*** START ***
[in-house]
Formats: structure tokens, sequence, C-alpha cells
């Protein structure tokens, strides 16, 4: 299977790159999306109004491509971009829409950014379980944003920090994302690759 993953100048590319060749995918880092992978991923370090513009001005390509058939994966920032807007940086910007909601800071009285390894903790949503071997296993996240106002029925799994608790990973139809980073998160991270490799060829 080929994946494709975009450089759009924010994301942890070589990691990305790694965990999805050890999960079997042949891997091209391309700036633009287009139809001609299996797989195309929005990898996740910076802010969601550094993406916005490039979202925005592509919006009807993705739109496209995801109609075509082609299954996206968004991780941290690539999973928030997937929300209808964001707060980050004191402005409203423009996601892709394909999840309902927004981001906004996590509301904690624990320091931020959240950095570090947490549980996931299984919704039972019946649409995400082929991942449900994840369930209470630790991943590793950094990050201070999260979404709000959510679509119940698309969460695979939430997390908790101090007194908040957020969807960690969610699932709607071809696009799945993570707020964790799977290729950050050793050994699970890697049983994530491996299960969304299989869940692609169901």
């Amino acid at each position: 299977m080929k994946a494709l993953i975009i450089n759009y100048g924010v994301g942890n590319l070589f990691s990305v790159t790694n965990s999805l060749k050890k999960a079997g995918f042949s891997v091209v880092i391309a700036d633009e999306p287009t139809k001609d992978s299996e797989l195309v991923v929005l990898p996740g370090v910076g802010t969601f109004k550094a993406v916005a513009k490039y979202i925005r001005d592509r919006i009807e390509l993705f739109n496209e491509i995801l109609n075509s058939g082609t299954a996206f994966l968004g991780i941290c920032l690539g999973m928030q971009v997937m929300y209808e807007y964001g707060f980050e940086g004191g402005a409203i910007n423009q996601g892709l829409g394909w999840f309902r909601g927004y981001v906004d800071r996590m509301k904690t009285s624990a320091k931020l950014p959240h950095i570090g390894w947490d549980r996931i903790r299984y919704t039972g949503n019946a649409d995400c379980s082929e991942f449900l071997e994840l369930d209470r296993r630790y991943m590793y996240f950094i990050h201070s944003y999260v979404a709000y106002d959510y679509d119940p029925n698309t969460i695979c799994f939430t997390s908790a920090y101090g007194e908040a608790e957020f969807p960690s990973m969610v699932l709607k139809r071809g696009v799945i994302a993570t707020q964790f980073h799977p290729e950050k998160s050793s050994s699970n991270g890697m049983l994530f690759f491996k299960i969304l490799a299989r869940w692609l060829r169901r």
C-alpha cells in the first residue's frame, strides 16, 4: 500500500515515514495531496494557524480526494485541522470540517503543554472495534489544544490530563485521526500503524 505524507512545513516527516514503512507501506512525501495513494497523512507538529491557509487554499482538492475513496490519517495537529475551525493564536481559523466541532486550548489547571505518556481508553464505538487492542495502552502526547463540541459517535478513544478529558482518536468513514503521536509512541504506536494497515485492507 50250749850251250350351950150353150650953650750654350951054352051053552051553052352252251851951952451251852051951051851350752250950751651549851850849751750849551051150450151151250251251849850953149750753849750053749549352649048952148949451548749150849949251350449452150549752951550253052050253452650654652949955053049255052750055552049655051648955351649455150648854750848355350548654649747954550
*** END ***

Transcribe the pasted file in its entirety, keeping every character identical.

[in-house]
Formats: structure tokens, sequence, C-alpha cells
């Protein structure tokens, strides 16, 4: 299977790159999306109004491509971009829409950014379980944003920090994302690759 993953100048590319060749995918880092992978991923370090513009001005390509058939994966920032807007940086910007909601800071009285390894903790949503071997296993996240106002029925799994608790990973139809980073998160991270490799060829 080929994946494709975009450089759009924010994301942890070589990691990305790694965990999805050890999960079997042949891997091209391309700036633009287009139809001609299996797989195309929005990898996740910076802010969601550094993406916005490039979202925005592509919006009807993705739109496209995801109609075509082609299954996206968004991780941290690539999973928030997937929300209808964001707060980050004191402005409203423009996601892709394909999840309902927004981001906004996590509301904690624990320091931020959240950095570090947490549980996931299984919704039972019946649409995400082929991942449900994840369930209470630790991943590793950094990050201070999260979404709000959510679509119940698309969460695979939430997390908790101090007194908040957020969807960690969610699932709607071809696009799945993570707020964790799977290729950050050793050994699970890697049983994530491996299960969304299989869940692609169901």
């Amino acid at each position: 299977m080929k994946a494709l993953i975009i450089n759009y100048g924010v994301g942890n590319l070589f990691s990305v790159t790694n965990s999805l060749k050890k999960a079997g995918f042949s891997v091209v880092i391309a700036d633009e999306p287009t139809k001609d992978s299996e797989l195309v991923v929005l990898p996740g370090v910076g802010t969601f109004k550094a993406v916005a513009k490039y979202i925005r001005d592509r919006i009807e390509l993705f739109n496209e491509i995801l109609n075509s058939g082609t299954a996206f994966l968004g991780i941290c920032l690539g999973m928030q971009v997937m929300y209808e807007y964001g707060f980050e940086g004191g402005a409203i910007n423009q996601g892709l829409g394909w999840f309902r909601g927004y981001v906004d800071r996590m509301k904690t009285s624990a320091k931020l950014p959240h950095i570090g390894w947490d549980r996931i903790r299984y919704t039972g949503n019946a649409d995400c379980s082929e991942f449900l071997e994840l369930d209470r296993r630790y991943m590793y996240f950094i990050h201070s944003y999260v979404a709000y106002d959510y679509d119940p029925n698309t969460i695979c799994f939430t997390s908790a920090y101090g007194e908040a608790e957020f969807p960690s990973m969610v699932l709607k139809r071809g696009v799945i994302a993570t707020q964790f980073h799977p290729e950050k998160s050793s050994s699970n991270g890697m049983l994530f690759f491996k299960i969304l490799a299989r869940w692609l060829r169901r």
C-alpha cells in the first residue's frame, strides 16, 4: 500500500515515514495531496494557524480526494485541522470540517503543554472495534489544544490530563485521526500503524 505524507512545513516527516514503512507501506512525501495513494497523512507538529491557509487554499482538492475513496490519517495537529475551525493564536481559523466541532486550548489547571505518556481508553464505538487492542495502552502526547463540541459517535478513544478529558482518536468513514503521536509512541504506536494497515485492507 50250749850251250350351950150353150650953650750654350951054352051053552051553052352252251851951952451251852051951051851350752250950751651549851850849751750849551051150450151151250251251849850953149750753849750053749549352649048952148949451548749150849949251350449452150549752951550253052050253452650654652949955053049255052750055552049655051648955351649455150648854750848355350548654649747954550